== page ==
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Litigation & Employment

Should Chapter 93A § 11 Claims Be Tried to Juries

The Massachusetts Superior Court Business Litigation Session published an opinion this afternoon in the matter of Governo Law Firm LLC v. CMBG3 LLC that is interesting in several respects. The case involved allegations that departing law partners stole client files and administrative material from the firm and used them to start a new practice. The case was tried to a jury who awarded Governo $900,000 based on the defendants’ “conversion” and “breach of loyalty.” The trial court, in its discretion, also submitted the M.G.L. c. 93A § 11 claim to the jury who rejected it. The matter was appealed and remanded for retrial on the 93A claim. This time, the judge exercised his discretion and kept the claim rather than retry it to a new jury. The court concluded that although the defendants acted unfairly and deceptively in violation of M.G.L. c. 93A § 11, there was no liability because Governo suffered no damages. The reasoning, and the nuisances in the law that reasoning turns on, is what makes this decision interesting.

First, I have to profess my long-held view that claims under M.G.L. c. 93A § 11 should not be tried to a jury, at least not without expert testimony. I appreciate that juries are capable of very nuanced analyses, and that thorny questions are often submitted to them for determination. However, the case law under M.G.L. c. 93A § 11 analyzing what constitutes unfair and deceptive acts and practices has developed in subtle ways that I believe is difficult for 14 people to parse – that is, to apply in making moral judgments. I don’t think that it is particularly controversial to suggest that many practitioners use M.G.L. c. 93A § 11 as a kind of industrial spackle to fill the holes in their other legal theories. There’s nothing particularly wrong with that. But allowing a lawyer to argue industrial “unfairness” generically too easily leads to the kind of moral judgment that can be at odds with the industry or business practice under the microscope. In other words, to quote Judge Kass’s dogeared formulation, it is only conduct that is reprehensible enough that it “would raise an eyebrow of someone inured to the rough and tumble of the world of commerce” that violates M.G.L. c. 93A § 11. Levings v. Forbes & Wallace, Inc., 8 Mass. App. Ct. 498 , 504 (1979).  Critically, it is not conduct that some jury thinks should raise their eyebrows.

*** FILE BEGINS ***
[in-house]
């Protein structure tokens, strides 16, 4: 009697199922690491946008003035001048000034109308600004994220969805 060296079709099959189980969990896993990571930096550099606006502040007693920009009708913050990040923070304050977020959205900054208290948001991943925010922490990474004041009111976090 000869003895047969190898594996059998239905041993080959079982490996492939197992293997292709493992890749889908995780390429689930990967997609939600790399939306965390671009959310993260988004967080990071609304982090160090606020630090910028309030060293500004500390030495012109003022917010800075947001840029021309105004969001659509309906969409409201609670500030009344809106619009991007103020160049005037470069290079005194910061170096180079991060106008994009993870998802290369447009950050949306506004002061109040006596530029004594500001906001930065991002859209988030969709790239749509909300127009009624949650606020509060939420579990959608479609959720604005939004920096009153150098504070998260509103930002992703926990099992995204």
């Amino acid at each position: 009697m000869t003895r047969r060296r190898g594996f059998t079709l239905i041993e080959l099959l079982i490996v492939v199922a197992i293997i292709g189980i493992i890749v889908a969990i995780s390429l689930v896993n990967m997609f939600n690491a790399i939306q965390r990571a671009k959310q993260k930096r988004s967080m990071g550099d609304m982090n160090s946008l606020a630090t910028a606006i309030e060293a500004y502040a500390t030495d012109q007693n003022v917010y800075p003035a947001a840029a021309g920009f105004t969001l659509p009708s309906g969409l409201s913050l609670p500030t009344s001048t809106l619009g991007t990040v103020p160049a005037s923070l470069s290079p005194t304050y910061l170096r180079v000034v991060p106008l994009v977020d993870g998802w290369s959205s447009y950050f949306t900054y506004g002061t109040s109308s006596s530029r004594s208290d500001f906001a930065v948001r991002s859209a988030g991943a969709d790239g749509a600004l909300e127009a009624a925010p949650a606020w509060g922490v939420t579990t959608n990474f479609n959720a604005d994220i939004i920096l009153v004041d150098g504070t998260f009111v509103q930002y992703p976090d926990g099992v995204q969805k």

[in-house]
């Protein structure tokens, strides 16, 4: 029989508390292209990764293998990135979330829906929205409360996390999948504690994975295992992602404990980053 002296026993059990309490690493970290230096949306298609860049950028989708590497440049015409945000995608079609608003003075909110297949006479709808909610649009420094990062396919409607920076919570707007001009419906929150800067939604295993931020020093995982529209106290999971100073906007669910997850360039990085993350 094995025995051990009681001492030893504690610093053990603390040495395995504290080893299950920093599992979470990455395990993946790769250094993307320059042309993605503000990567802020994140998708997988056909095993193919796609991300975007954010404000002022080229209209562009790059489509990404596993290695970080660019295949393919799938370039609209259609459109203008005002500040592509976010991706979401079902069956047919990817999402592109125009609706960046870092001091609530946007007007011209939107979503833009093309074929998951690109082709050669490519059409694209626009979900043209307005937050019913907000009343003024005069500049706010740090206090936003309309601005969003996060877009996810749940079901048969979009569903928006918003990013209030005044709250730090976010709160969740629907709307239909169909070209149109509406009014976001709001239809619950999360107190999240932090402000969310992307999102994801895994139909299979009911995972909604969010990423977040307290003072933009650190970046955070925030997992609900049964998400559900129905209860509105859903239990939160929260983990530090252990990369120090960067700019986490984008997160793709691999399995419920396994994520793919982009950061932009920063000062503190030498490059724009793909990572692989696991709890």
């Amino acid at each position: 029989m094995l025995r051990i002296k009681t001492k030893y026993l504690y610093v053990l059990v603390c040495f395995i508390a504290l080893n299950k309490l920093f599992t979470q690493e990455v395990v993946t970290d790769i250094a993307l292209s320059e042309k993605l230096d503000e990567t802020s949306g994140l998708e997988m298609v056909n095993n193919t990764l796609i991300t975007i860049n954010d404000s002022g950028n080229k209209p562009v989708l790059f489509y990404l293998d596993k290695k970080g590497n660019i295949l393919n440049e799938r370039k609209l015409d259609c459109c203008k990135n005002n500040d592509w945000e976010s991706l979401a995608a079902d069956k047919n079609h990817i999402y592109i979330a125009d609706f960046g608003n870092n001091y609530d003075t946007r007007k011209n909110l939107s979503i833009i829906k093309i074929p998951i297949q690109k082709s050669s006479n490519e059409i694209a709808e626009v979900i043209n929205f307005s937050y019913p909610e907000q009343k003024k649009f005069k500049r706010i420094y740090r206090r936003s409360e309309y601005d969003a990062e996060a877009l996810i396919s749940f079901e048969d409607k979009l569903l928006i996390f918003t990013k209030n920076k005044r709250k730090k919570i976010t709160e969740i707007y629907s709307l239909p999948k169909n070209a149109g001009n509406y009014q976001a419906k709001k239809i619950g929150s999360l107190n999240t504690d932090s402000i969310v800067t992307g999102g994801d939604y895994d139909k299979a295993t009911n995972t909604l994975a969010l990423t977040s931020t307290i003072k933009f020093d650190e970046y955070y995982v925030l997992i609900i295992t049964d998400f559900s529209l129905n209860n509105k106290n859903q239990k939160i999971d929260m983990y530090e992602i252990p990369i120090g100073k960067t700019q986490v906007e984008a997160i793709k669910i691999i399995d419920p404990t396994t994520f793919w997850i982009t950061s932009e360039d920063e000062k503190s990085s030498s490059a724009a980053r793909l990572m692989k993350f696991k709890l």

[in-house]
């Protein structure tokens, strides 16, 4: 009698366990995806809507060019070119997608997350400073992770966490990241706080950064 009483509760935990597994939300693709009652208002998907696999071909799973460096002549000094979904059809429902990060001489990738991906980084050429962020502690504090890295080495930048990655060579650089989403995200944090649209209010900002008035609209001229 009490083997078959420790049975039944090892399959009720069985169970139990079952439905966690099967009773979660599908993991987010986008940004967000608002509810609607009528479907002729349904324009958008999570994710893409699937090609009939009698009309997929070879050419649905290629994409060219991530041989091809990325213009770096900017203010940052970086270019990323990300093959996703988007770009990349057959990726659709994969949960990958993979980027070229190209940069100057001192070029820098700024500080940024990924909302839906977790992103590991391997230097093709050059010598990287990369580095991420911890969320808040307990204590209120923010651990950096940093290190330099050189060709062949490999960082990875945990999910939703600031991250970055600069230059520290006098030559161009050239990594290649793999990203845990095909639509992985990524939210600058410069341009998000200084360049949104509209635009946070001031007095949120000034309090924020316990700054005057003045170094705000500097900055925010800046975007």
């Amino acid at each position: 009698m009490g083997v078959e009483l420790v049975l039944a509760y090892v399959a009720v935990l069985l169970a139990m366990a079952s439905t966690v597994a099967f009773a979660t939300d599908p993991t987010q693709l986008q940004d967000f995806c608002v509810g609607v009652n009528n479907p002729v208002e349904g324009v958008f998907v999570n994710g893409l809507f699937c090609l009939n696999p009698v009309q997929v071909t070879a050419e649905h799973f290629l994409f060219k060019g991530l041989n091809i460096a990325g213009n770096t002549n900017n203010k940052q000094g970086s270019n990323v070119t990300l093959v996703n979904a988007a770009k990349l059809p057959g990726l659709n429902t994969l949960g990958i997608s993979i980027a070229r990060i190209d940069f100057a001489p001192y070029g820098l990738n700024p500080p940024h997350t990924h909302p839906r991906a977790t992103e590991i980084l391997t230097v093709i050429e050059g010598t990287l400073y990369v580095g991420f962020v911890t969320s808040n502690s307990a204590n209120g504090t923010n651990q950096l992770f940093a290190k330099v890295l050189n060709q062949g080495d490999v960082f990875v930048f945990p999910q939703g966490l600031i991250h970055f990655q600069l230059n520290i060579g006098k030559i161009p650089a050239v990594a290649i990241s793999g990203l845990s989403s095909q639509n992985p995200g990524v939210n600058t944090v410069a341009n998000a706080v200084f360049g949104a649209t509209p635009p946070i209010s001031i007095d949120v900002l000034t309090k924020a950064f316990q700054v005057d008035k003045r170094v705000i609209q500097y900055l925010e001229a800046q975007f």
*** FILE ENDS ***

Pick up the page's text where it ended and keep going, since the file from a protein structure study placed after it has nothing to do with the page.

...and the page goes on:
That said, there is no doubt in my mind that the court got it right when it retried the case without a jury. Fundamentally, the court found that although documents were taken improperly in violation of M.G.L. c. 93A § 11, many were not used, and those that were belong to Governo’s clients and therefore could not be used by their new lawyers improperly. Consequently, the court determined, Governo was not harmed by the use of documents he had no right to keep and belonged to his former client.

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Finally, and importantly, the opinion reminds us that no one likes an angry witness. One of the reasons Governo lost was because he had a large, oversharp, and obvious ax to grind, and that influenced his credibility. The court noted this in detail and in crucial ways found Governo’s testimony to be untrustworthy. I tell my clients, as I’m sure many of you do, that testimony needs to be at roughly room temperature. With rare exception, what I call high-velocity testimony is risky in business cases. The fact is, no juror will ever care about your cases as much as you and your clients do, and many people are suspicious of loudmouths. Governo learned that the hard way. 

To see an earlier post on this case written by Lee Gesmer on MassLawBlog click here.

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